Comment by Garin Savage — July 29, 2017 @ 2:10 am | Reply

    • Garin, what do you do when the people commenting on your blog are following the bounds of netiquette, but are still not reflective of what you want to present to the world in your space? I’ve use this example above, but if you look at the comments on the entry “Questions About The School Of Tomorrow,” I’d argue that few – if any – of the people that left comments were beyond what would be contained in most netiquette policies (i.e., they were generally following netiquette standards). But as you can see the thread there was clearly not what I was looking for, nor is it reflective of my own worldwide on these kinds of issues. Yet if you were to search for “A.C.E. Curriculum” or “School of Tomorrow” my blog entries on the topic are almost always on the first page.

      Comment by Michael Barbour — July 29, 2017 @ 7:11 am | Reply

      • When the blog is a class blog and external commenting is minimal, I would think that a few pointed questions by the instructor would be enough to largely get the conversation back on track. But that’s when the conversation is still relatively small.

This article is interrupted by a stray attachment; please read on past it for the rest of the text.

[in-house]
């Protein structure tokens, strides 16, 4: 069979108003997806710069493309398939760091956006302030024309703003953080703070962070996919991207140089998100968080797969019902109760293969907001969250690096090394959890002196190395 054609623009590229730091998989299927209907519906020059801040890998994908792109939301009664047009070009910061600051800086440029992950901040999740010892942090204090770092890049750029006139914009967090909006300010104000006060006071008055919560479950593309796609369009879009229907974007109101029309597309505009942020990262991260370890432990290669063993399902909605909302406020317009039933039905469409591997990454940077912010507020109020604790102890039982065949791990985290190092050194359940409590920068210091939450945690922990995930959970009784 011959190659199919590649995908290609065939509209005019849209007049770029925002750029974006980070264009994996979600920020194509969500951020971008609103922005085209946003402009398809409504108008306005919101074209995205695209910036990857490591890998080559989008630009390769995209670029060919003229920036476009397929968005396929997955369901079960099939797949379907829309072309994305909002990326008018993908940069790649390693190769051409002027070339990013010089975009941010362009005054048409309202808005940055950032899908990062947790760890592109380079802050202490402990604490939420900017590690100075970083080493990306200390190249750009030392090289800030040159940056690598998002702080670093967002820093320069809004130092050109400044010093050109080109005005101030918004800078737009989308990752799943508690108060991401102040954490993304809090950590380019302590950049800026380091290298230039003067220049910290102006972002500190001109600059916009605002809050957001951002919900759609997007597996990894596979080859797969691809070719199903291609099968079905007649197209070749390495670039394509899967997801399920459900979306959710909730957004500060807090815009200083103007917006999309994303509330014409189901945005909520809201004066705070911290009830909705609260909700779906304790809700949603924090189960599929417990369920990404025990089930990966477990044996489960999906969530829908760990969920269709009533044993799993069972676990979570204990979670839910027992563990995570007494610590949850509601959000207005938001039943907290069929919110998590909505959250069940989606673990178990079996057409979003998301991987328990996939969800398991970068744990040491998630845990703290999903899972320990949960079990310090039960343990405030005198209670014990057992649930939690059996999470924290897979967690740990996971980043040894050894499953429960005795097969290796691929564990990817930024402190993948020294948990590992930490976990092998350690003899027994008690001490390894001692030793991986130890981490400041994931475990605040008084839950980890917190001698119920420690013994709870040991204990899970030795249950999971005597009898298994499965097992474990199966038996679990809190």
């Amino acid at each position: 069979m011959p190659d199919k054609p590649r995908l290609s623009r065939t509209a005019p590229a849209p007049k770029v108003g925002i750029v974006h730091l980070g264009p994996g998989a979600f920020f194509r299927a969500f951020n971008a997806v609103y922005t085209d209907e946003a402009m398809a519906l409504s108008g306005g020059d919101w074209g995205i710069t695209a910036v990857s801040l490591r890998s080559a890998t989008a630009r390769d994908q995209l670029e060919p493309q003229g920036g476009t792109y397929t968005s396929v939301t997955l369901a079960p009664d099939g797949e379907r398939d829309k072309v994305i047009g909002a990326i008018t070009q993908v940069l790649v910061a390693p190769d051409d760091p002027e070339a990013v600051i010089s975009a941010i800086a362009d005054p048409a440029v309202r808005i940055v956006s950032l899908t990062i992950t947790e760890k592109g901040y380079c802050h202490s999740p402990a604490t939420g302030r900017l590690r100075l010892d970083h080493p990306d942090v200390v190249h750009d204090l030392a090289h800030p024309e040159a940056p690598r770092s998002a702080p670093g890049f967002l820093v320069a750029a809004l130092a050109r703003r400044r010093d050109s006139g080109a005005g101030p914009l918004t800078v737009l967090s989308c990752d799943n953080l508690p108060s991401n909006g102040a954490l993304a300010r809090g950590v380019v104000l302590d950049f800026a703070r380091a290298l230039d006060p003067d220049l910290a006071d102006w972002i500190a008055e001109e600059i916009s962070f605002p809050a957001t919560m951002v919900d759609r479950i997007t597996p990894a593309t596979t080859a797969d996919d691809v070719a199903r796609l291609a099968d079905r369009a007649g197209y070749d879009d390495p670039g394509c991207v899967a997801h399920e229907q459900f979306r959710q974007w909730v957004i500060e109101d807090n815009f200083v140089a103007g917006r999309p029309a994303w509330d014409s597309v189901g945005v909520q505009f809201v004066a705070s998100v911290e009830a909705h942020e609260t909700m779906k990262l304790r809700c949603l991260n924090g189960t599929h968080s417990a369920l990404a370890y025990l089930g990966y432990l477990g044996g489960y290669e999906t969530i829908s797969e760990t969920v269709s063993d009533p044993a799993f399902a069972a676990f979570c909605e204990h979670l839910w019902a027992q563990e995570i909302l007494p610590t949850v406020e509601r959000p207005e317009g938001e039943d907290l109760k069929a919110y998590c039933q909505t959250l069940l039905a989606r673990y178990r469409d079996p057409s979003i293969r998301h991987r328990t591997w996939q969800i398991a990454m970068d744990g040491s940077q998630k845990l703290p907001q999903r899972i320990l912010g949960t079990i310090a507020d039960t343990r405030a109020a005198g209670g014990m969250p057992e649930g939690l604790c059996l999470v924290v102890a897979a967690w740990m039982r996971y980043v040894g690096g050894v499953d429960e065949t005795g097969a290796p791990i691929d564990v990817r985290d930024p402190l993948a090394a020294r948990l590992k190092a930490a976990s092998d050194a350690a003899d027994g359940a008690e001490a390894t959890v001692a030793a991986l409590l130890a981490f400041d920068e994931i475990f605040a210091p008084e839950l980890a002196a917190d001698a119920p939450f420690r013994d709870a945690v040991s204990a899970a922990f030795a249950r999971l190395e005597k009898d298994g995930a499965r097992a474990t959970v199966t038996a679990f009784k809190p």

When the blog is actively used by the public, like your post, I am honestly not sure exactly what you would do to pull that back. I suppose you could always add a post-script to the original post, but certain hot-button issues are going to set people off regardless of what you actually say or ask. A follow-up blogpost could address some of the major themes in the comments and perhaps reset the conversation, but that doesn’t make the original post less searchable. Is there a good solution when dealing with the public?

        Comment by Garin Savage — July 30, 2017 @ 9:42 pm

      • I’m not sure there is a good solution, but I do believe that one of the things that teachers need to do is to think through some of these issues and to have at least some plan that they are comfortable with in place just in case some of these things might happen. So if you are going to have a blog that isn’t a walled garden – i.e., totally closed to the public, then you need to be sure you’ve got at least some initial thoughts on how you might handle situations when folks beyond your students find and start interacting with your blog.

        Comment by Michael Barbour — July 30, 2017 @ 9:48 pm

  18. A very interesting topic. I have blogged a tiny bit prior to this class and I have to say that I have never been faced with a situation that I felt was awkward or uncomfortable. My first real experience with blogs was when I began my education career 7 years ago. I followed and avidly read several blogs created by other teachers who shared their trials and successes in the classroom. It was riveting and I gleaned so many ideas for my own classroom. It was great. The idea that blogging can “expose” an individual is intriguing.